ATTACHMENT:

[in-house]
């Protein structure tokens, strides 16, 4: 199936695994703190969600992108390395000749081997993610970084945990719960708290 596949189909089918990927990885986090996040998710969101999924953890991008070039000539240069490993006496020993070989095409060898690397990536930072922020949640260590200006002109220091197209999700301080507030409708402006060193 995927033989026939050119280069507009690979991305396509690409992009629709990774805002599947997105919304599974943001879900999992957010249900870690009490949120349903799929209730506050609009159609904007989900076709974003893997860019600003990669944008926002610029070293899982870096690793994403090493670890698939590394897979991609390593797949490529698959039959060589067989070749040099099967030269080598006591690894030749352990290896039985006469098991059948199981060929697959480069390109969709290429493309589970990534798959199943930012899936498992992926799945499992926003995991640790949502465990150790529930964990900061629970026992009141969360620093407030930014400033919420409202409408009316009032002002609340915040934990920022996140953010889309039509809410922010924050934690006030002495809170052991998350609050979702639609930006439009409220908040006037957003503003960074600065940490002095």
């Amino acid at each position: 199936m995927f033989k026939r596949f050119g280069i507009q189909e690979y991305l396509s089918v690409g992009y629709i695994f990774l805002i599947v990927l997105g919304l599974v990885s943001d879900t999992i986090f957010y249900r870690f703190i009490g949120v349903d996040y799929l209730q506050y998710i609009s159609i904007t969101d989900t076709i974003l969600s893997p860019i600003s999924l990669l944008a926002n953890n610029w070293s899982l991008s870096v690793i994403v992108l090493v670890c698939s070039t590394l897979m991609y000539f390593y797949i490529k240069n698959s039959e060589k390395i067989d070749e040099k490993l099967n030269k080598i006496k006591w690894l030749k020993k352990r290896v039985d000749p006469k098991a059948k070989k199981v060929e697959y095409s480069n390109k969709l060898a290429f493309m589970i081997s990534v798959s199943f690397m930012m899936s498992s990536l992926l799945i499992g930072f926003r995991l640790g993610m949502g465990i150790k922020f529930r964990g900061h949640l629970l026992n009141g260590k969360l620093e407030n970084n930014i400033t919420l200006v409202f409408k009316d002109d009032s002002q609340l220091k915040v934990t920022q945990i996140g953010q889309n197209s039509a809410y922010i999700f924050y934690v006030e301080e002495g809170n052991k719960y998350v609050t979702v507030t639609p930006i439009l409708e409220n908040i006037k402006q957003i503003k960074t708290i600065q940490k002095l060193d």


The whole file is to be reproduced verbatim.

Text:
[in-house]
């Protein structure tokens, strides 16, 4: 199936695994703190969600992108390395000749081997993610970084945990719960708290 596949189909089918990927990885986090996040998710969101999924953890991008070039000539240069490993006496020993070989095409060898690397990536930072922020949640260590200006002109220091197209999700301080507030409708402006060193 995927033989026939050119280069507009690979991305396509690409992009629709990774805002599947997105919304599974943001879900999992957010249900870690009490949120349903799929209730506050609009159609904007989900076709974003893997860019600003990669944008926002610029070293899982870096690793994403090493670890698939590394897979991609390593797949490529698959039959060589067989070749040099099967030269080598006591690894030749352990290896039985006469098991059948199981060929697959480069390109969709290429493309589970990534798959199943930012899936498992992926799945499992926003995991640790949502465990150790529930964990900061629970026992009141969360620093407030930014400033919420409202409408009316009032002002609340915040934990920022996140953010889309039509809410922010924050934690006030002495809170052991998350609050979702639609930006439009409220908040006037957003503003960074600065940490002095």
């Amino acid at each position: 199936m995927f033989k026939r596949f050119g280069i507009q189909e690979y991305l396509s089918v690409g992009y629709i695994f990774l805002i599947v990927l997105g919304l599974v990885s943001d879900t999992i986090f957010y249900r870690f703190i009490g949120v349903d996040y799929l209730q506050y998710i609009s159609i904007t969101d989900t076709i974003l969600s893997p860019i600003s999924l990669l944008a926002n953890n610029w070293s899982l991008s870096v690793i994403v992108l090493v670890c698939s070039t590394l897979m991609y000539f390593y797949i490529k240069n698959s039959e060589k390395i067989d070749e040099k490993l099967n030269k080598i006496k006591w690894l030749k020993k352990r290896v039985d000749p006469k098991a059948k070989k199981v060929e697959y095409s480069n390109k969709l060898a290429f493309m589970i081997s990534v798959s199943f690397m930012m899936s498992s990536l992926l799945i499992g930072f926003r995991l640790g993610m949502g465990i150790k922020f529930r964990g900061h949640l629970l026992n009141g260590k969360l620093e407030n970084n930014i400033t919420l200006v409202f409408k009316d002109d009032s002002q609340l220091k915040v934990t920022q945990i996140g953010q889309n197209s039509a809410y922010i999700f924050y934690v006030e301080e002495g809170n052991k719960y998350v609050t979702v507030t639609p930006i439009l409708e409220n908040i006037k402006q957003i503003k960074t708290i600065q940490k002095l060193d």